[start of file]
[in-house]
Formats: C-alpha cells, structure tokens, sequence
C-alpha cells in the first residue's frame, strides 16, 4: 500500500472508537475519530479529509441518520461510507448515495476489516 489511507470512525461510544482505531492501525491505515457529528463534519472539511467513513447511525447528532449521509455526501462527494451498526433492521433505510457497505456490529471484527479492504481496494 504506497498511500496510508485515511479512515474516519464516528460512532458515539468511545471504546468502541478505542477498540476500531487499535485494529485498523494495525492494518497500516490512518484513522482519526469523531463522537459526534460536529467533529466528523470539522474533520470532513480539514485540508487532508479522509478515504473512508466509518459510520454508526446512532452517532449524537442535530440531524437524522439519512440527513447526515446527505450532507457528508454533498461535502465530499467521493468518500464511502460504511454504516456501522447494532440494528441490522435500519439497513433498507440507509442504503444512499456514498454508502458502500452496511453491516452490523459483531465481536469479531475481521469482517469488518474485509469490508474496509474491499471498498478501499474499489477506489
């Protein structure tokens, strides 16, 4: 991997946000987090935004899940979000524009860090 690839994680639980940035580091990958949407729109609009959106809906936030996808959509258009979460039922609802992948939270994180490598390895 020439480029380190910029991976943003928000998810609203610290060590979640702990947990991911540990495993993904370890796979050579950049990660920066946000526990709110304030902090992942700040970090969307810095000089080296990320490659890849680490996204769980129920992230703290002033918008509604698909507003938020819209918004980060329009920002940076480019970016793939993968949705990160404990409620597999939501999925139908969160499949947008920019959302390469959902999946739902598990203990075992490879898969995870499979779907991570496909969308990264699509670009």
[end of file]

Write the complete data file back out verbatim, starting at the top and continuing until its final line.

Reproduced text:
[in-house]
Formats: C-alpha cells, structure tokens, sequence
C-alpha cells in the first residue's frame, strides 16, 4: 500500500472508537475519530479529509441518520461510507448515495476489516 489511507470512525461510544482505531492501525491505515457529528463534519472539511467513513447511525447528532449521509455526501462527494451498526433492521433505510457497505456490529471484527479492504481496494 504506497498511500496510508485515511479512515474516519464516528460512532458515539468511545471504546468502541478505542477498540476500531487499535485494529485498523494495525492494518497500516490512518484513522482519526469523531463522537459526534460536529467533529466528523470539522474533520470532513480539514485540508487532508479522509478515504473512508466509518459510520454508526446512532452517532449524537442535530440531524437524522439519512440527513447526515446527505450532507457528508454533498461535502465530499467521493468518500464511502460504511454504516456501522447494532440494528441490522435500519439497513433498507440507509442504503444512499456514498454508502458502500452496511453491516452490523459483531465481536469479531475481521469482517469488518474485509469490508474496509474491499471498498478501499474499489477506489
């Protein structure tokens, strides 16, 4: 991997946000987090935004899940979000524009860090 690839994680639980940035580091990958949407729109609009959106809906936030996808959509258009979460039922609802992948939270994180490598390895 020439480029380190910029991976943003928000998810609203610290060590979640702990947990991911540990495993993904370890796979050579950049990660920066946000526990709110304030902090992942700040970090969307810095000089080296990320490659890849680490996204769980129920992230703290002033918008509604698909507003938020819209918004980060329009920002940076480019970016793939993968949705990160404990409620597999939501999925139908969160499949947008920019959302390469959902999946739902598990203990075992490879898969995870499979779907991570496909969308990264699509670009």